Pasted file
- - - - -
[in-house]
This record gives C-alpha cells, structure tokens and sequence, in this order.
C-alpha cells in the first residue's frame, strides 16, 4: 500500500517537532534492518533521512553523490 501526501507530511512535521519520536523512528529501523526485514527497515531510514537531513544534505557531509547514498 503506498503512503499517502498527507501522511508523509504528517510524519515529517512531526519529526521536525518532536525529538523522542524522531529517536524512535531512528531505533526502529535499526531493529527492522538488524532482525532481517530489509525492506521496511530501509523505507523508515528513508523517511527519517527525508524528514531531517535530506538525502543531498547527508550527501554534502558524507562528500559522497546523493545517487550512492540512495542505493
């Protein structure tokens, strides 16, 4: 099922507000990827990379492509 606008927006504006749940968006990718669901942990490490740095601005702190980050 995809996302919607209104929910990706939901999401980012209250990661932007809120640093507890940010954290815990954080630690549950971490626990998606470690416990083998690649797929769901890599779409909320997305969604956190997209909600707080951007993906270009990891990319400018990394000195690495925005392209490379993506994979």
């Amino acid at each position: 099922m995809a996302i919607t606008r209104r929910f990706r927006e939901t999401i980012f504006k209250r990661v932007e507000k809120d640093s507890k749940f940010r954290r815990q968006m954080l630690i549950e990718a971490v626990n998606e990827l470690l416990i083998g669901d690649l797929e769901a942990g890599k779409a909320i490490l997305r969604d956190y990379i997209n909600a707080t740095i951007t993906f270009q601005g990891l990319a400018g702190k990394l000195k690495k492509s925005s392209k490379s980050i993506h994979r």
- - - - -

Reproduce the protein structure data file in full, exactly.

[in-house]
This record gives C-alpha cells, structure tokens and sequence, in this order.
C-alpha cells in the first residue's frame, strides 16, 4: 500500500517537532534492518533521512553523490 501526501507530511512535521519520536523512528529501523526485514527497515531510514537531513544534505557531509547514498 503506498503512503499517502498527507501522511508523509504528517510524519515529517512531526519529526521536525518532536525529538523522542524522531529517536524512535531512528531505533526502529535499526531493529527492522538488524532482525532481517530489509525492506521496511530501509523505507523508515528513508523517511527519517527525508524528514531531517535530506538525502543531498547527508550527501554534502558524507562528500559522497546523493545517487550512492540512495542505493
């Protein structure tokens, strides 16, 4: 099922507000990827990379492509 606008927006504006749940968006990718669901942990490490740095601005702190980050 995809996302919607209104929910990706939901999401980012209250990661932007809120640093507890940010954290815990954080630690549950971490626990998606470690416990083998690649797929769901890599779409909320997305969604956190997209909600707080951007993906270009990891990319400018990394000195690495925005392209490379993506994979």
């Amino acid at each position: 099922m995809a996302i919607t606008r209104r929910f990706r927006e939901t999401i980012f504006k209250r990661v932007e507000k809120d640093s507890k749940f940010r954290r815990q968006m954080l630690i549950e990718a971490v626990n998606e990827l470690l416990i083998g669901d690649l797929e769901a942990g890599k779409a909320i490490l997305r969604d956190y990379i997209n909600a707080t740095i951007t993906f270009q601005g990891l990319a400018g702190k990394l000195k690495k492509s925005s392209k490379s980050i993506h994979r």